Washington, DC, United States (4E) – Americans are cutting back credit card balances for the third straight month in August, according to a U.S. Federal Reserve report released Monday in Washington, an indication that U.S. consumers may be growing more cautious about the economy’s health.
Revolving credit, which shows money owed by consumers on credit cards, dropped by a seasonally adjusted $883.4mn in August, or at a 1.25 percent annual rate, according to the Fed.
However, other types of consumer borrowing picked up in August. Non-revolving debt, which includes financing motor vehicles and college tuition and motor vehicles, advanced $14.5bn, or at an annual rate of 8.0 percent, in August. That type of debt has steadily climbed in the past two years.
Higher home values and improved household wealth have prompted consumers to take advantage of lower borrowing costs for big-ticket purchases like automobiles. Yet, credit-card lending fell for a third month, evidence that Americans are being deliberate in increasing their debt to finance other purchases.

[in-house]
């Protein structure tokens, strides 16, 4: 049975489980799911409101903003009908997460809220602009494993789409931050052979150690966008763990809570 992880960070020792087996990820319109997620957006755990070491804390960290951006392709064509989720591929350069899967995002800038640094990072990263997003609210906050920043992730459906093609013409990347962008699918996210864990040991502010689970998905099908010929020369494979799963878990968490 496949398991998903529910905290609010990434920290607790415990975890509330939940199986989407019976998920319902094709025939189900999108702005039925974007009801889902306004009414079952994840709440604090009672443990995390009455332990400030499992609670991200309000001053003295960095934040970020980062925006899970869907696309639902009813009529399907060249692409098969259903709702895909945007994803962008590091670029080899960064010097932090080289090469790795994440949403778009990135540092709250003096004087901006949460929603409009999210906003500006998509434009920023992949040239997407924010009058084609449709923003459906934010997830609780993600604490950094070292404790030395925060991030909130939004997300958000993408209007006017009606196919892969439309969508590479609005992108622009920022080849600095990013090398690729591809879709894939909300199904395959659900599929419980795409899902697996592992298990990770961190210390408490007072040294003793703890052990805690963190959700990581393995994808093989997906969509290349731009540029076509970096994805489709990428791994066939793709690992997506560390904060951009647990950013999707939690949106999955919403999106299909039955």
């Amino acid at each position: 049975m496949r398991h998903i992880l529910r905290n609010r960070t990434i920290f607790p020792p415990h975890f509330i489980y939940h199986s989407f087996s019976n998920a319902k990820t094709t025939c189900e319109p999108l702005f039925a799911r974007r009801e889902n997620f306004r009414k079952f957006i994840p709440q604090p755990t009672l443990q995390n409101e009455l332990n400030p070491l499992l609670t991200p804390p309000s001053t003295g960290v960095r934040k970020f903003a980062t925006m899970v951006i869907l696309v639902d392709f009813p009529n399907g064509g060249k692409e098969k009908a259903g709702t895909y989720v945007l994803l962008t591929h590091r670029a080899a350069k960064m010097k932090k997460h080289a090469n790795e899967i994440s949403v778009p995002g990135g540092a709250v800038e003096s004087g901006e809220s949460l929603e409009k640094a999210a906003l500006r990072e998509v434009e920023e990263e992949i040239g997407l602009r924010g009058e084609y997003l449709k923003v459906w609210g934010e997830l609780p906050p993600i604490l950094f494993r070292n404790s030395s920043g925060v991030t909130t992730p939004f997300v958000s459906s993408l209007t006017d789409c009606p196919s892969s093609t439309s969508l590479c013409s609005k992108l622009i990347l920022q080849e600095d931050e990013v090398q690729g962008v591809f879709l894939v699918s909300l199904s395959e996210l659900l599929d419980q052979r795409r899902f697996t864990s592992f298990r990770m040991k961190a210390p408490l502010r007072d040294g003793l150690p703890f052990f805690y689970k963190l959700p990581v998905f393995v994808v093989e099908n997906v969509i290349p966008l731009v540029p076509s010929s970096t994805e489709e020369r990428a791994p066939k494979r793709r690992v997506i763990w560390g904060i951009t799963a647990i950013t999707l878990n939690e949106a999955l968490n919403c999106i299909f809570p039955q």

That could pose a problem for the economy, which relies heavily on consumer spending to maintain growth. That is even more critical now with the U.S. federal government shutdown, beginning last week, threatening to reduce public-sector spending for the rest of the year and causing hundreds of thousands of workers to be furloughed.